Smelly gas may help regulate blood pressure

An unpleasant gas could help control blood pressureCould the gas responsible for the unpleasant odor of rotten eggs and flatulence possibly have a health benefit?

Researchers from Johns Hopkins University School of Medicine think so. They have suggested that hydrogen sulfide – a gas expelled by bacteria in the colon – could have a positive effect on the blood pressure of rats.

The findings, published in the journal Science, say that scientists suspect humans would also be able to take advantage of the effect of the gas, which relaxes blood vessels and lowers blood pressure.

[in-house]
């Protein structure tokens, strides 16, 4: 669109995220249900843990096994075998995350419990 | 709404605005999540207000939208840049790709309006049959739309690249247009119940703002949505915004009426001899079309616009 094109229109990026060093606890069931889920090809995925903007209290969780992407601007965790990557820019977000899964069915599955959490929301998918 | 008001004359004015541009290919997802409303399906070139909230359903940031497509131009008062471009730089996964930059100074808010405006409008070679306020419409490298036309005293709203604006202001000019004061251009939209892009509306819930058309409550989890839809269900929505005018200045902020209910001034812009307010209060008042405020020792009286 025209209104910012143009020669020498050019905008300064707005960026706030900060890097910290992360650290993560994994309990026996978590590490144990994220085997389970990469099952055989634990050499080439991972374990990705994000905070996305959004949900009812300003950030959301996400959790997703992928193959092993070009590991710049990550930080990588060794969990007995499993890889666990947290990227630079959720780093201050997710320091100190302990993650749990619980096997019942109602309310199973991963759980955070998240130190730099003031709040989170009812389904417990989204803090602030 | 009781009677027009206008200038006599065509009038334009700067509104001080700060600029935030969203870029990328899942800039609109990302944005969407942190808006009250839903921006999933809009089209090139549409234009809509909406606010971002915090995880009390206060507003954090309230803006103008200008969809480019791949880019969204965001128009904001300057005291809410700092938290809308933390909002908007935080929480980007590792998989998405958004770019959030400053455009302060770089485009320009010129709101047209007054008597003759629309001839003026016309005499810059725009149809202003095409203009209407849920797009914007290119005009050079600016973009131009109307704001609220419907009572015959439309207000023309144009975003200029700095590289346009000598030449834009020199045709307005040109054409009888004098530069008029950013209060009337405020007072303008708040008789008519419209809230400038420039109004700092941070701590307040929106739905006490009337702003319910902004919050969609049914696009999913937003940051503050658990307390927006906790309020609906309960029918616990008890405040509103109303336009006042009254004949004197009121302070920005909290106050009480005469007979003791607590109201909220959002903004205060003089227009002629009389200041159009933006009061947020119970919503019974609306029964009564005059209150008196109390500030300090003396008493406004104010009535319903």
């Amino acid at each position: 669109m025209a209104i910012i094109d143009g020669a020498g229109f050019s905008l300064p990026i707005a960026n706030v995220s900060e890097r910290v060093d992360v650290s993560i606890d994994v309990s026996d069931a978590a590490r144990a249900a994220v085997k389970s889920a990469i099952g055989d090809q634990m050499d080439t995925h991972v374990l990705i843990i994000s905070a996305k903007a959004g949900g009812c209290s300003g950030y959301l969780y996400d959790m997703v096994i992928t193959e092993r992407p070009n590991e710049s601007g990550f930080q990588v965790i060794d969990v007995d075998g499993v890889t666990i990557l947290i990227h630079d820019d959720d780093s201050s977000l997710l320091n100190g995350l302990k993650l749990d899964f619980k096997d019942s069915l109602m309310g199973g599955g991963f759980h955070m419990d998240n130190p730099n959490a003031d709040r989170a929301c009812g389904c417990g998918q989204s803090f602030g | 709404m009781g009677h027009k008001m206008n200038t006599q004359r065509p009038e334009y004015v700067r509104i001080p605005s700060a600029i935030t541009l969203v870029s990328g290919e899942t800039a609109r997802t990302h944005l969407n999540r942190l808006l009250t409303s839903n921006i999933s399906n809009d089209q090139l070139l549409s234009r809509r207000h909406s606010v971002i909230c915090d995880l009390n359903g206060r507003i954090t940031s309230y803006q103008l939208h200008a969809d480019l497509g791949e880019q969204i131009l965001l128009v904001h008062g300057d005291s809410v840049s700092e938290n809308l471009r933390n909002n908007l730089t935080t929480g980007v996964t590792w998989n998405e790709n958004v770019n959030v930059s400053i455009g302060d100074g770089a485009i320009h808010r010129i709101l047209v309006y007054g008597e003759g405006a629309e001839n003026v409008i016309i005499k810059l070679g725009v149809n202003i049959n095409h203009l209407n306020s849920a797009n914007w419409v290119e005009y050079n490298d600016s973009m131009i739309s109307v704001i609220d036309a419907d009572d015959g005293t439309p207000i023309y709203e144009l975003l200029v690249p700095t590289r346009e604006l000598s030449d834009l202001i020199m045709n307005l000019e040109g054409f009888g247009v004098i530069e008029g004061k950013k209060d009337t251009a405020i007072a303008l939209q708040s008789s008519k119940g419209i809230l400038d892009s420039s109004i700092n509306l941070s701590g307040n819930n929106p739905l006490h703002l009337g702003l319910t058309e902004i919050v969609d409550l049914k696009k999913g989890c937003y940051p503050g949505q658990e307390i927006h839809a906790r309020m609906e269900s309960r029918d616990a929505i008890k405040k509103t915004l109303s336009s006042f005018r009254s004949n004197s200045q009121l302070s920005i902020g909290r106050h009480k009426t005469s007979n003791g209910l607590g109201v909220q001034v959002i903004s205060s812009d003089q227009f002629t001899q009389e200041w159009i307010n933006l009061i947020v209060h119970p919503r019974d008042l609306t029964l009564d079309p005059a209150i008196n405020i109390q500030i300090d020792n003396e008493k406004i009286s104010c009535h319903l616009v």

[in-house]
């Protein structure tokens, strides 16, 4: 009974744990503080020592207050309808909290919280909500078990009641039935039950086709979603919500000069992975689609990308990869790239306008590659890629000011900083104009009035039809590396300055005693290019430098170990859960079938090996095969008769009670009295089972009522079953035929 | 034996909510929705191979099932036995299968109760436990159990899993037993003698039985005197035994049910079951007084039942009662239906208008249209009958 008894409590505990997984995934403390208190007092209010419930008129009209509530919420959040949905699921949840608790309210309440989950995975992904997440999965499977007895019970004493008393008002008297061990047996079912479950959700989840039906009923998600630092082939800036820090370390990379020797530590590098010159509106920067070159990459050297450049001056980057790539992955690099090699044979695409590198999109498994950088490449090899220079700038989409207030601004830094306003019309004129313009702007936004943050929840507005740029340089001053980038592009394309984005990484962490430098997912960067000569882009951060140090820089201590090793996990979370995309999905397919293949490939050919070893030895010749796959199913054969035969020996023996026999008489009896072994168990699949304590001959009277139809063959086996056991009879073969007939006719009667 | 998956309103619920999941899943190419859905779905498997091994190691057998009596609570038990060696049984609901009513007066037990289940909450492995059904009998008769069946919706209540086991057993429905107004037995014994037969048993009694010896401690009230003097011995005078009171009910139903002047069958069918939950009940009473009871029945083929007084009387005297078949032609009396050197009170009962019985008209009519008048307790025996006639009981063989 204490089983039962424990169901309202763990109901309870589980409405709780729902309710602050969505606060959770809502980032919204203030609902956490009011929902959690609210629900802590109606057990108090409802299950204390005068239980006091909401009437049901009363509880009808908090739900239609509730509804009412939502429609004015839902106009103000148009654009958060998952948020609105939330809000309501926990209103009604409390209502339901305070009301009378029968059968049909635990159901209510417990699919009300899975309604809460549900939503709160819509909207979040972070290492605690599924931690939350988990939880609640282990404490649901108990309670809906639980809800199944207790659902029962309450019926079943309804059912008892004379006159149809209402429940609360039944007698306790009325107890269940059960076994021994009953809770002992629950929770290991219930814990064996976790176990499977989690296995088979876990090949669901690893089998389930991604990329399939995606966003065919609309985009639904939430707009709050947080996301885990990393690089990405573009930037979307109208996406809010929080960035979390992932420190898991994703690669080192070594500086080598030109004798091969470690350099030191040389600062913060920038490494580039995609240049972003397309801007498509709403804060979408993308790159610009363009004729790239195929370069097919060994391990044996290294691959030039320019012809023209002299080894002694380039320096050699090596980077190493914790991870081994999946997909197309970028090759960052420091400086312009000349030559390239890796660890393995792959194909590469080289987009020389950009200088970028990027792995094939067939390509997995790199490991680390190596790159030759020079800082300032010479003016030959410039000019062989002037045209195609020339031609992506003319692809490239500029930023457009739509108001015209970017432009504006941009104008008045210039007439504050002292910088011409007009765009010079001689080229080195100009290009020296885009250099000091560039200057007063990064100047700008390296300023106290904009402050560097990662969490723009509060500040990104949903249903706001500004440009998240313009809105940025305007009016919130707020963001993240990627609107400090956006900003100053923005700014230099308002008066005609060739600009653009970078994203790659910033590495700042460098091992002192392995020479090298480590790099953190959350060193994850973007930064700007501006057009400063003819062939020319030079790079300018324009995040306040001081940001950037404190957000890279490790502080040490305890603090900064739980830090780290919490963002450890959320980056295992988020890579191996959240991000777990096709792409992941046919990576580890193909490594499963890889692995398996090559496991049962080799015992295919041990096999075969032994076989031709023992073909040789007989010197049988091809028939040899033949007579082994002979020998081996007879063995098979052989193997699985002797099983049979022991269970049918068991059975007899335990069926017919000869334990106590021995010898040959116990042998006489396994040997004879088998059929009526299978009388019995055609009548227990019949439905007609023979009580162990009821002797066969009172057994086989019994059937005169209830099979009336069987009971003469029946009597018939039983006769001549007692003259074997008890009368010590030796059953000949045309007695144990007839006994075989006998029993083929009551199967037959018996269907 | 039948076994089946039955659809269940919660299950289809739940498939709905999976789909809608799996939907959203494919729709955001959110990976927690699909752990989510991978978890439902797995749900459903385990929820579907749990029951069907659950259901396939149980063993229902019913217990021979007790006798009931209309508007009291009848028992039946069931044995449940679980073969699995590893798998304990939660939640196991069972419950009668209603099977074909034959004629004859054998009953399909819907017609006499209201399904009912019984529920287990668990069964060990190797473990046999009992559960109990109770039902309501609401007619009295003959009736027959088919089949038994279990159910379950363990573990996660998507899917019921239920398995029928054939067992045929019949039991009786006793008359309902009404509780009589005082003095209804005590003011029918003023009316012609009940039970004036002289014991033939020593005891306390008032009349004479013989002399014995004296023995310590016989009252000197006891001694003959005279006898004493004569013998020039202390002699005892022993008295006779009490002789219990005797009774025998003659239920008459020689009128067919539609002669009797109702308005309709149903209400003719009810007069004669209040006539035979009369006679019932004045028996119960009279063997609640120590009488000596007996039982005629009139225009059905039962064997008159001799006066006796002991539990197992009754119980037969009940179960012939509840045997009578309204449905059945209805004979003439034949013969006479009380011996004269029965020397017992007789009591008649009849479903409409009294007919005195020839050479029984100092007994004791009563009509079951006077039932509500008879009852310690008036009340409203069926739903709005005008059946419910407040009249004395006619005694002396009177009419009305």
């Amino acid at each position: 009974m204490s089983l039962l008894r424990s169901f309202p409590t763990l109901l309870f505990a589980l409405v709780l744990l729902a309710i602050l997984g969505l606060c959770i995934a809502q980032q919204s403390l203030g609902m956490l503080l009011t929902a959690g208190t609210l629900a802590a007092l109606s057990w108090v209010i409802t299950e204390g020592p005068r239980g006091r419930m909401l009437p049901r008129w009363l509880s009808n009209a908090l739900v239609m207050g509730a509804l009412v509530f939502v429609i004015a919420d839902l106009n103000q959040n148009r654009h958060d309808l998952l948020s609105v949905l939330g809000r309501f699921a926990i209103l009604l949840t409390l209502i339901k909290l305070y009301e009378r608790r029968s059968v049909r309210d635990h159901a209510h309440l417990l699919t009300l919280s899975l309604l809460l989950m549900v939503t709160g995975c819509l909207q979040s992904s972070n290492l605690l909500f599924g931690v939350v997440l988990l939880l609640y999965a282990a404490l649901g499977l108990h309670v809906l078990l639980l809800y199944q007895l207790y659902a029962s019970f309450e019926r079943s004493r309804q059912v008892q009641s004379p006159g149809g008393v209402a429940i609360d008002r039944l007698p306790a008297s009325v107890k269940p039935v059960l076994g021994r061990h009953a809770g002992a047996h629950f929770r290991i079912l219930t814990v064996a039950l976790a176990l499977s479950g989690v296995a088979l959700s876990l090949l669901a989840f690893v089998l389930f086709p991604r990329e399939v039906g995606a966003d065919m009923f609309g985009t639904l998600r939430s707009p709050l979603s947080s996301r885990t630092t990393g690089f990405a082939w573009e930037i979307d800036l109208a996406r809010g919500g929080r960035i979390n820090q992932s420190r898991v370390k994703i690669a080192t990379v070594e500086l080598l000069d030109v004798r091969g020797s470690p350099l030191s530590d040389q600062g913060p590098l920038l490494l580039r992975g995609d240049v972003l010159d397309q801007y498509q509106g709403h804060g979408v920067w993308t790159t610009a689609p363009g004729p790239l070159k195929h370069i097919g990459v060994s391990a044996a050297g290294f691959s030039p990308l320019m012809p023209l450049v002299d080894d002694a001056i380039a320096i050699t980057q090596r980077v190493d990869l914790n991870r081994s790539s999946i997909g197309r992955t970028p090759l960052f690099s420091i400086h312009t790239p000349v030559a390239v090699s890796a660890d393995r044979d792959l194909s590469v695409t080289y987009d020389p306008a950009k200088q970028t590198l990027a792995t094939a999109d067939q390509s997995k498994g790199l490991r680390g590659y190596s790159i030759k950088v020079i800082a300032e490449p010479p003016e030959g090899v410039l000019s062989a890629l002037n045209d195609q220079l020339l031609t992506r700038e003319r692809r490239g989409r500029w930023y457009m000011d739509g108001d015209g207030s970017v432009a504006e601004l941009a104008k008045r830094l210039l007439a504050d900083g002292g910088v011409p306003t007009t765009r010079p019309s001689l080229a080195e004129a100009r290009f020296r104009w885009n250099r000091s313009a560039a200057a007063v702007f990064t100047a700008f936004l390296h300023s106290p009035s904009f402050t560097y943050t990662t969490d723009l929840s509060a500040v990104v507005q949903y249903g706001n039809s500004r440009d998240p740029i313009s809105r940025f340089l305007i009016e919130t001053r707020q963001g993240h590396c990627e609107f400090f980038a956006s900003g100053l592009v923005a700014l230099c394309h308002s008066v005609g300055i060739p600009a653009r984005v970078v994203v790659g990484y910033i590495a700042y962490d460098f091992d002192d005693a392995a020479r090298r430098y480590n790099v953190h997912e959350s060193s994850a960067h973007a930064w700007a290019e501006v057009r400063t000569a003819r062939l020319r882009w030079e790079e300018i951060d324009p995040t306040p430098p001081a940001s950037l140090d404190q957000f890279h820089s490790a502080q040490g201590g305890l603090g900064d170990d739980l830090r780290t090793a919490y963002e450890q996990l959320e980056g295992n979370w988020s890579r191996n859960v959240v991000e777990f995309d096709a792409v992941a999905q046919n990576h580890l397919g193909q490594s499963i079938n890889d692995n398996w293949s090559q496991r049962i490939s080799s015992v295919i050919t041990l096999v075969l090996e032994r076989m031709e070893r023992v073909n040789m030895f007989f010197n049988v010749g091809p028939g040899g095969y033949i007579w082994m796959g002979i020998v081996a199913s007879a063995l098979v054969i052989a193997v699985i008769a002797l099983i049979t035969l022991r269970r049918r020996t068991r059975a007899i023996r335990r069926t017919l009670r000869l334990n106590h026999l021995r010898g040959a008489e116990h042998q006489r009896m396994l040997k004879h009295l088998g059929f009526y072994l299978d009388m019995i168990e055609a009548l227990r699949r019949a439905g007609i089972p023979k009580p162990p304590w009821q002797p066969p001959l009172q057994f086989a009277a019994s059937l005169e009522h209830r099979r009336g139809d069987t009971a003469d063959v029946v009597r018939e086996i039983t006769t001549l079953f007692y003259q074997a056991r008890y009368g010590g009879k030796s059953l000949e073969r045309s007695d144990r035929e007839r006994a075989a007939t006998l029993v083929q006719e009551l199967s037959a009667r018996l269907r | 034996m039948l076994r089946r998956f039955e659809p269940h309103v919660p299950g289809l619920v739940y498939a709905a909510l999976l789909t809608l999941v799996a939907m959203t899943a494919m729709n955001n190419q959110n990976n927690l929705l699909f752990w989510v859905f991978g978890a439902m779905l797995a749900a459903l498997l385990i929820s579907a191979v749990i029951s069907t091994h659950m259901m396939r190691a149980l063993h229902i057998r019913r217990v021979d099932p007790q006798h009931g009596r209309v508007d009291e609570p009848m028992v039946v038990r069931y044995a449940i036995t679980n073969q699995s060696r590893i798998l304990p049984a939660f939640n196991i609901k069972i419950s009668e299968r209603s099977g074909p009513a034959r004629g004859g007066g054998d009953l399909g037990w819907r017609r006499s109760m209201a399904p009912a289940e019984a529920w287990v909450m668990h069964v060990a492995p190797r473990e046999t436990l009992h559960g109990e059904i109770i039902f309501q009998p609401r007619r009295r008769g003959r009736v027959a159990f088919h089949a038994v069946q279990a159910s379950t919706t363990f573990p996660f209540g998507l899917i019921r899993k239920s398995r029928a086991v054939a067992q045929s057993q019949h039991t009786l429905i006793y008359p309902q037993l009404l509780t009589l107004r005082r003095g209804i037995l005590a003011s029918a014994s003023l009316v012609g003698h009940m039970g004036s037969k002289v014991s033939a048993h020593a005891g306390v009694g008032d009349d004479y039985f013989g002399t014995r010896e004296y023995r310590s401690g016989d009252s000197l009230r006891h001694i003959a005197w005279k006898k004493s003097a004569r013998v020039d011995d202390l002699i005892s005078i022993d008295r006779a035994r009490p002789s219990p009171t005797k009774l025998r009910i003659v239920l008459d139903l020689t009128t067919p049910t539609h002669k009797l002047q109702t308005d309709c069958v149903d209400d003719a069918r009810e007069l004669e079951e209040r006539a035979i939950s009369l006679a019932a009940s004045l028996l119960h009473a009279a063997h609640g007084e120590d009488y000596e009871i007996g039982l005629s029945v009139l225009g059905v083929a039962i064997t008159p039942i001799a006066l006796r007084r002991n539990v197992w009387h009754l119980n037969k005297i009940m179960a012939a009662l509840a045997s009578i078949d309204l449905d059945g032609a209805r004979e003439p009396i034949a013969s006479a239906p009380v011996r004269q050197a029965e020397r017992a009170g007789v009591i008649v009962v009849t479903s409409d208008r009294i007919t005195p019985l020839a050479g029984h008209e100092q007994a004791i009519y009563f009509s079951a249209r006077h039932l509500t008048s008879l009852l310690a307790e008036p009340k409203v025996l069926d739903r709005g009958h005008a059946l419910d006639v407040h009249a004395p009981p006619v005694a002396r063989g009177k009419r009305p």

“Now that we know hydrogen sulfide’s role in regulating blood pressure, it may be possible to design drug therapies that enhance its formation as an alternative to the current methods of treatment for hypertension,” wrote co-author Dr. Solomon H. Snyder.

The researchers said that a different gas, nitric oxide, has already been recognized to play a role in regulating blood pressure.

High blood pressure affects around one-quarter of adult Americans, according to WebMD. Previous research has suggested that guided relaxation may be an effective health resource to lower blood pressure without using prescription drugs.